The Cast: Santa Claus (he’s real), Zander (the birthday boy).
When you have a child’s birthday close to Christmas time you only have two choices (the way I see it). The first is this: Treat their birthday just as special as you would anybody else’s. Do NOT rip them off just because Christmas is a few days (or a week) away. That is not fair to the child. The second is this: Cut them short on presents for their birthday and/or Christmas, only because they were born close to the celebrated birth of the Savior of mankind. Now, how fair is that second choice? Really?
(none, if you ask me)
Anyway, my second child (oldest son), has a birthday coming up this week. He will be twenty-two. He was recently married. And his whole future is ahead of him. Big stuff. Well, it wasn’t all that long ago that he was a small boy, easily caught up in the spirit of Christmas. It is this time that I wish to speak of.
As previously mentioned, with a child’s birthday close to Christmas, you sometimes have to figure out a way to make things right and fair. I believe it’s only fair to give the child a good birthday and a good Christmas. In my house, we have a grand time. There are a heap of fun traditions. One of them is the family elf (not that elf on a shelf garbage—which is stupid). I’m referring to a family elf. Kind of like a liaison between my family and The North Pole. This whole thing started when I was a child.
From the time that I was young—as long as I can remember, my family (my mom, dad, brother, and sisters) had a family elf. His name was Dorhety. Dorhety would—from time to time—stopover from Santa’s workshop and see how we all were. Sometimes he would bring early presents to leave under the Christmas tree. Usually, though, it was just a routine checkup. Well, one year, my brother, sisters, and myself all were assigned future family elves, along with ornaments that represented them. That was super cool.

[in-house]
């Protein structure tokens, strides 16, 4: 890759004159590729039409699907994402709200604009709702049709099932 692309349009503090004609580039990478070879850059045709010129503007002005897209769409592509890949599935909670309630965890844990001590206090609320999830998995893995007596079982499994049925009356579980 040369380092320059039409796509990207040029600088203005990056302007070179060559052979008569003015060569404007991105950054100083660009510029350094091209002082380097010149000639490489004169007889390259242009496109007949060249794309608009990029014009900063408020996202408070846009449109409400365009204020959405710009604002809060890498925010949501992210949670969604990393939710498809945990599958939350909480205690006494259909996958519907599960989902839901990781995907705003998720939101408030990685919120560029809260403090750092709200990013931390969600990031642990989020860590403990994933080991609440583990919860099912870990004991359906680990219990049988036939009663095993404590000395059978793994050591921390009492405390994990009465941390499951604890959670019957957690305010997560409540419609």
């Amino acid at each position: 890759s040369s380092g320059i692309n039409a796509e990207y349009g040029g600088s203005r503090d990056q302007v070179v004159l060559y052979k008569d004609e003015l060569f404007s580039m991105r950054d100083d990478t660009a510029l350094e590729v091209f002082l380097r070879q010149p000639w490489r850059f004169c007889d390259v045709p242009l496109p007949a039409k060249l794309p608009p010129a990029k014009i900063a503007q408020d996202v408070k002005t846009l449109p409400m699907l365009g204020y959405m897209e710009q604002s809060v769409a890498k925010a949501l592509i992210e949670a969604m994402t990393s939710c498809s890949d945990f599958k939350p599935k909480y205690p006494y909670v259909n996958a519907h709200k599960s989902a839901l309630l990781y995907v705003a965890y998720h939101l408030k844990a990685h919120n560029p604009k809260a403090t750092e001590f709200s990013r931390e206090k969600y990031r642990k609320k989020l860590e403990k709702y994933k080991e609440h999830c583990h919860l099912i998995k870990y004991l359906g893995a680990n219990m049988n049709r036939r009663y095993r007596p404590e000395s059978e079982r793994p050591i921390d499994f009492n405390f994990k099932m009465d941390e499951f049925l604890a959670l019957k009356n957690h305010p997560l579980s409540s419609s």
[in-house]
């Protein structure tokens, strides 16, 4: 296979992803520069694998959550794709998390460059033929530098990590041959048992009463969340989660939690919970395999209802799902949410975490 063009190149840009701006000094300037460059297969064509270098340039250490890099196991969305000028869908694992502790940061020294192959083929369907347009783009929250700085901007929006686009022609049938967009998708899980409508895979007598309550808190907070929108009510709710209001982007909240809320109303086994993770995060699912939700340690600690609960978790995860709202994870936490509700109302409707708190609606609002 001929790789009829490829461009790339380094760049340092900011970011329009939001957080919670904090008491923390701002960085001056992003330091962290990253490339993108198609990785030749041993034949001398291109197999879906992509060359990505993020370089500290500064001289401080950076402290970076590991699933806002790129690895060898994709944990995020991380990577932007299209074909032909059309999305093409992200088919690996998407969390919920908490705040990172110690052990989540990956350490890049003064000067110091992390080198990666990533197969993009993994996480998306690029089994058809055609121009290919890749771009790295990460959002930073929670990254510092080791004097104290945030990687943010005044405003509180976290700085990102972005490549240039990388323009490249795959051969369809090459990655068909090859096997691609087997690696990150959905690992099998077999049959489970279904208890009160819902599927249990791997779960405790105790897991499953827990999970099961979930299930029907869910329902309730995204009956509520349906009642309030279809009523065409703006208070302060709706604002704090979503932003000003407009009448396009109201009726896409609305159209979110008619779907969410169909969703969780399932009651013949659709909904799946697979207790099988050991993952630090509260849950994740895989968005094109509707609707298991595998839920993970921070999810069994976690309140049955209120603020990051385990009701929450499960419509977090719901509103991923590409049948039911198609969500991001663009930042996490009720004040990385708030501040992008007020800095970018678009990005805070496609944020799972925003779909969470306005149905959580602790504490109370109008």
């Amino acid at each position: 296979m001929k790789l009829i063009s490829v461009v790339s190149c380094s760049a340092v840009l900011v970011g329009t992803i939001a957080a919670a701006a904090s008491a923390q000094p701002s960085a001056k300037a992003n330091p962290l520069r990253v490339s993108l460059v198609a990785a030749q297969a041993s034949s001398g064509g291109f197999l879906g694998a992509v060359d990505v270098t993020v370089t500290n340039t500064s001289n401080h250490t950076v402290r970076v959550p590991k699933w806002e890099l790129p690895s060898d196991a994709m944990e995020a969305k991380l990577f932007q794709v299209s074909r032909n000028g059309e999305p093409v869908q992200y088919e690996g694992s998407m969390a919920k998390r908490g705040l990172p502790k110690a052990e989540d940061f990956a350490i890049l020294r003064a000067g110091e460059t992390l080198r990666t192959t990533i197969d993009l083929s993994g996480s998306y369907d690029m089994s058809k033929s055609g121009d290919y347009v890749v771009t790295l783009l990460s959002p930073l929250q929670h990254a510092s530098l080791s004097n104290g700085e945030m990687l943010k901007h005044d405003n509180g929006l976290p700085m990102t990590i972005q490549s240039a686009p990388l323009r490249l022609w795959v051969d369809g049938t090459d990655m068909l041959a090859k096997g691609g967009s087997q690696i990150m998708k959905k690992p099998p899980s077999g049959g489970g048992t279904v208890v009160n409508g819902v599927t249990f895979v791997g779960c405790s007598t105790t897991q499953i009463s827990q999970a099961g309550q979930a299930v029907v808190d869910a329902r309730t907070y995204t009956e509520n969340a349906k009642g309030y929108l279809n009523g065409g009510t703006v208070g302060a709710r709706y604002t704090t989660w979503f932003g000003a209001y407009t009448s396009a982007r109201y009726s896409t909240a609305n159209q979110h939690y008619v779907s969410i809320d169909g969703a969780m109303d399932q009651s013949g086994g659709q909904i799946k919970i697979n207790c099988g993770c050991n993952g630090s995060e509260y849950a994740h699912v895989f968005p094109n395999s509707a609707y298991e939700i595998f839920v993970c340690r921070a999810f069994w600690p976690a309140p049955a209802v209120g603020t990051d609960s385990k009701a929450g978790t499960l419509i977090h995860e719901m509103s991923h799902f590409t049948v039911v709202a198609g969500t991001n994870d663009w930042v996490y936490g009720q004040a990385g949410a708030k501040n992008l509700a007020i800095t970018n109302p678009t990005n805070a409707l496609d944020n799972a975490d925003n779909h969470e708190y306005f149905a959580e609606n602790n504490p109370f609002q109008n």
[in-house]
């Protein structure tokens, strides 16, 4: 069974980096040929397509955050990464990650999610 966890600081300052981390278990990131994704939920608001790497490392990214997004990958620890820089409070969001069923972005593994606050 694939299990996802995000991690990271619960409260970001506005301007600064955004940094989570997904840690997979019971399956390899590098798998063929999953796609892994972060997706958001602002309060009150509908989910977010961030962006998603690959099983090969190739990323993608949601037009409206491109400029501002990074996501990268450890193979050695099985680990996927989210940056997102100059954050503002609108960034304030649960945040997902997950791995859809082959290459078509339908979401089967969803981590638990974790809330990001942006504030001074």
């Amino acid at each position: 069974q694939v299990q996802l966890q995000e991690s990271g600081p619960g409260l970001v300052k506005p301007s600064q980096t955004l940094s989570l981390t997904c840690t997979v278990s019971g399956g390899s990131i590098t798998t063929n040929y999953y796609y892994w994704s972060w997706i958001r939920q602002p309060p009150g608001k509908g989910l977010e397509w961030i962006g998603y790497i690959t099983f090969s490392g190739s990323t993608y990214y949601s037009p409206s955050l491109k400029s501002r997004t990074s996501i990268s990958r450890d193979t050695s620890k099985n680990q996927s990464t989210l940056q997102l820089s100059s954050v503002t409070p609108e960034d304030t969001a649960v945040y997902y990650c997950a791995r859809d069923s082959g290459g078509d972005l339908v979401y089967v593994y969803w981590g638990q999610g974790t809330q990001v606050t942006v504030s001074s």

My Family elf (when I got married and started a family) is Tinker Elf. Tinker Elf is in charge of lots of different production elements within Santa’s Workshop. He has done well for himself. Much like Dorhety, Tinker checks up on us and has watched over the children. Tinker Elf has brought presents and letters from Santa. He has been very good for us.
Well, one year (when Zander was about six), Tinker Elf left a letter at our home. It had a brief message from Santa along with a special gift just for the upcoming birthday boy. The gift: A Magical Penny.
All the children were very excited about the whole thing. What do you do with a magical penny? Where could you spend it? Can it buy more than a penny’s worth of stuff? So many questions. Fortunately for my wife and I, Santa had included an explanation as to where to go to use the penny: Walmart. Of course… no problem.
So, with all the children wrapped up in coats and other such warm stuff, my little family boarded our van and headed toward the dreaded Imperial Death Star, otherwise known as Walmart. Once there, my small band of rebel scum headed inside, unsure of exactly where to go to use that fantastical Father Christmas gift. After a short discussion, we decided to head to the back of the store where the Layaway counter is located. This location also happened to be near some of the bathrooms—in case the situation became a potty emergency, for anybody. Convenient.